Jamey - the old vids are still here to refresh your memory if needed. If you are a subscriber, look under "The Underhand Cast" in video section. 5 vids are hidden in one title. By my eyes, the back loop is more angled (far more) than the forward loop in all cases.

I meant to line the rod was traveling on on the forward stroke was the same as on the back stroke. Not the angle of the loop. I know it didn't sound that way when I typed it the first time.

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post #15 of 15 (permalink) Old 12-31-2004, 12:44 PM
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Hi Jamey -

Although it's tough to really tell by verbal description, it sounds like you are doing two things in your recent experimentation that adds power to your forward cast:

- generating a vee loop
- staying within a straight path

If the rod stays lower (closer to the backcast path) during the forward cast, then one of two things will happen:

a) the anchor will be excessive and the cast will fail because the rod was stopped to low without sufficient energy -or-
b) the caster will put more hutspa (sp?) in it to keep the loop from falling even with a lower stop point.

If the energy is sufficient to keep the backcast from falling at the lower angle stopping position while making the d-loop, then usually a vee-loop will result. A vee-loop yields more power into the succeeding forward cast, especially with switch casts.

In addition, if the rod travels forward right back down the same path it came back through then the chances are that the alignment of things is better and you get more efficient transfer of energy into the forward cast. I interpreted what you said as you stopped the rod hard at a lower point then powered right back down that 'alley'.

The opposite of this is over-rotation of the rod tip such that it travels around too far behind the caster, pushing energy sideways behind the caster and robbing the energy transfer. In the latter case, the rod must overcome the sideways force before launching the line forward. In the same path example (former) there is much more direct transfer.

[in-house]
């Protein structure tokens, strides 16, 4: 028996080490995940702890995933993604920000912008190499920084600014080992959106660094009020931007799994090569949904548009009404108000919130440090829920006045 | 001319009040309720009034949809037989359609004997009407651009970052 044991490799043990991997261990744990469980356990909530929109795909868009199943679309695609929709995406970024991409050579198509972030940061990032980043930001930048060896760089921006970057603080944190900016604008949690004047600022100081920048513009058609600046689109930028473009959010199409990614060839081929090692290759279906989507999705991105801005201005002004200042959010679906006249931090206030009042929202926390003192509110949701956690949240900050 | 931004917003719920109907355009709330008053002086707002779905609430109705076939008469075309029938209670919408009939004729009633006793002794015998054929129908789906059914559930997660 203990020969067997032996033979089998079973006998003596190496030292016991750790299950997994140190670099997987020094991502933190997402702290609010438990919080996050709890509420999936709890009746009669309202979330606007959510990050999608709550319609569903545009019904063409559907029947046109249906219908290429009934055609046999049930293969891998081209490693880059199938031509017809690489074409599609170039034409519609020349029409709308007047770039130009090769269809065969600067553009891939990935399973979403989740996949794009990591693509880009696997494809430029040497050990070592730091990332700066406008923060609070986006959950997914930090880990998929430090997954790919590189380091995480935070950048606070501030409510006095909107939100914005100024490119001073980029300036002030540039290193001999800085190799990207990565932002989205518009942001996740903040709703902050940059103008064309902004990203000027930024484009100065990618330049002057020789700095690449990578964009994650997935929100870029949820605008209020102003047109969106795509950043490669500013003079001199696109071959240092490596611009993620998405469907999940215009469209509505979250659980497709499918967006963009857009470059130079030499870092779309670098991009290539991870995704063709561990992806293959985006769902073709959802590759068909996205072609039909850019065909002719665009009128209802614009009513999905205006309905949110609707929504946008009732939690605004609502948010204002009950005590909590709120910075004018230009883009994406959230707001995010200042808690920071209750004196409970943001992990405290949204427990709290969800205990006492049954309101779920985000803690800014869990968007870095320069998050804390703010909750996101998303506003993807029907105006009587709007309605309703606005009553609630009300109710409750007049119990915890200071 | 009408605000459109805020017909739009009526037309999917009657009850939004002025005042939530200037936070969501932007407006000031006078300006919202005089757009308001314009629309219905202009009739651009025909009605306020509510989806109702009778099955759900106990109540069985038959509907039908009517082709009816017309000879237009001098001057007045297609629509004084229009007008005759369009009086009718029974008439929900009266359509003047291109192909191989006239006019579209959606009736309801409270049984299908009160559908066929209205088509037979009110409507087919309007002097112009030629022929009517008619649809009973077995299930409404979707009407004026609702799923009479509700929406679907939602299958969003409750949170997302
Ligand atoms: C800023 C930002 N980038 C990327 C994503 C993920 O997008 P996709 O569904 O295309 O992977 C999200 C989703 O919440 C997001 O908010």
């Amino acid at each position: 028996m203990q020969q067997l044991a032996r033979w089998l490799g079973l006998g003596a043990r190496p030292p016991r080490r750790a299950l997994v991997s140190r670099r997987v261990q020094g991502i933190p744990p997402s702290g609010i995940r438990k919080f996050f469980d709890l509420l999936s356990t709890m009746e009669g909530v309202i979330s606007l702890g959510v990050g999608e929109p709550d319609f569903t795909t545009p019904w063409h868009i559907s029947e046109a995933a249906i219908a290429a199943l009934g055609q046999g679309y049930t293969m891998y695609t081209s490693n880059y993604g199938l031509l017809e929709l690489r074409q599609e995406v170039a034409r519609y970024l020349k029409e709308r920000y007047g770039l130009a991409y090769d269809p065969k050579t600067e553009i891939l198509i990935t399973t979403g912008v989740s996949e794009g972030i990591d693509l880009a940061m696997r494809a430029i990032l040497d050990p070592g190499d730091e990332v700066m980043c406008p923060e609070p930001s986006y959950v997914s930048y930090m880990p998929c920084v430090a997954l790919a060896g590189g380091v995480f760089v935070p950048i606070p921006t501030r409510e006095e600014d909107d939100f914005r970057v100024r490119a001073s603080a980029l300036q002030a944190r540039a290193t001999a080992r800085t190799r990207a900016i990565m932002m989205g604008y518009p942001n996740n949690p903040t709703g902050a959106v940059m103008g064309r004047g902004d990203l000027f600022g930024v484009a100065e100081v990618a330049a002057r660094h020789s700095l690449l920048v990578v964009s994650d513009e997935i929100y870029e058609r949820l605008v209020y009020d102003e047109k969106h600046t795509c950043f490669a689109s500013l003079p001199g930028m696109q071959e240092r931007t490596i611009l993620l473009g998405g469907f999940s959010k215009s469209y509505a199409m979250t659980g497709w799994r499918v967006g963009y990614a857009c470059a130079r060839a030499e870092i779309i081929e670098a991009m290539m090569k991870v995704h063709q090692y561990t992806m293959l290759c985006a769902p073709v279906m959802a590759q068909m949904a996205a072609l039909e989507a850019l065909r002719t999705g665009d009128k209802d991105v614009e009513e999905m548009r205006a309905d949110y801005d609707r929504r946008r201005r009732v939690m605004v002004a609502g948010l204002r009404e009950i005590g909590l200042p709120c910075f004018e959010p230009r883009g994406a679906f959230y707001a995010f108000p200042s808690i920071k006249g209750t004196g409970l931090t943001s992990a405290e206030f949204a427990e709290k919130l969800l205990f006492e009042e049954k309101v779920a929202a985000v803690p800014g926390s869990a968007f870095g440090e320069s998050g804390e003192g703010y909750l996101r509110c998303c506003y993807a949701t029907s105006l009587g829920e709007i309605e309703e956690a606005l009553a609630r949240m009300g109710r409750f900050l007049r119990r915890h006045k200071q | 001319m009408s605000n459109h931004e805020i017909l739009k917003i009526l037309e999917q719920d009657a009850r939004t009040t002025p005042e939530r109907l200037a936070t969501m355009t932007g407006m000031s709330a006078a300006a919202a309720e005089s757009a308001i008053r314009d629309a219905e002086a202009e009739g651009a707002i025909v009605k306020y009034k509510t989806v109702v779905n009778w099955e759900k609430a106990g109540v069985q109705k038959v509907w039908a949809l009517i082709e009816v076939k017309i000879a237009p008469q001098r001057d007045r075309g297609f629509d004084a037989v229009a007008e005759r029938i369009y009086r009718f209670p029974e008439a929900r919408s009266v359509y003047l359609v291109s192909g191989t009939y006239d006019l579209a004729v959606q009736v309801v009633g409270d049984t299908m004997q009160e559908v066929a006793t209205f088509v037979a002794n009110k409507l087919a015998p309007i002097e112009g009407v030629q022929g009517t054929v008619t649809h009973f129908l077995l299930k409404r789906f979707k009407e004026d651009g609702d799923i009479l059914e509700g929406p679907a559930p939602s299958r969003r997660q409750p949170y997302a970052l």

However, a drift and rise in line with the d-loop's angle of aim is another way to add significant power to your forward cast. There is no right or wrong as long as it works well, but I would recommend that it's more practical to cut a forward cast path that is inside of the path of the backcast as indicated by the anchor for everyday fishing.

The "rise and drift" gives time for a big belly to form and the anchor to touchdown while simultaneously extending the length of the path of the forward cast, which is one of the two key factors in increasing distance. The trick is to keep it from over-rotating and robbing your power.

But one can not rise and dip, or the tension comes out of the d-loop and 'game over'. We can either "stay put" as you have described or rise and drift, where rising and drifting contributes to distance by extending the path of acceleration.

If we do the math, a vertical d-loop has to fit approximately 1.4 times more line in the same vertical space as one that is canted 45 degrees to the outside (from tip to anchor). So if the d-loop is vertical instead of tilted, long belly lines will have a hard time being stuffed into that space especially during change of direction casts. Having a tilted d-loop is a good thing, thus cutting the path on the forward cast to the inside of the path of the backcast is also a good thing as long as everything is kept tight and in-line.

Of course there is no set rule, for instance Scandinavian heads will warrant casting methods that a full DT could not, and vice-versa.

However, you rasied a great point for discussion!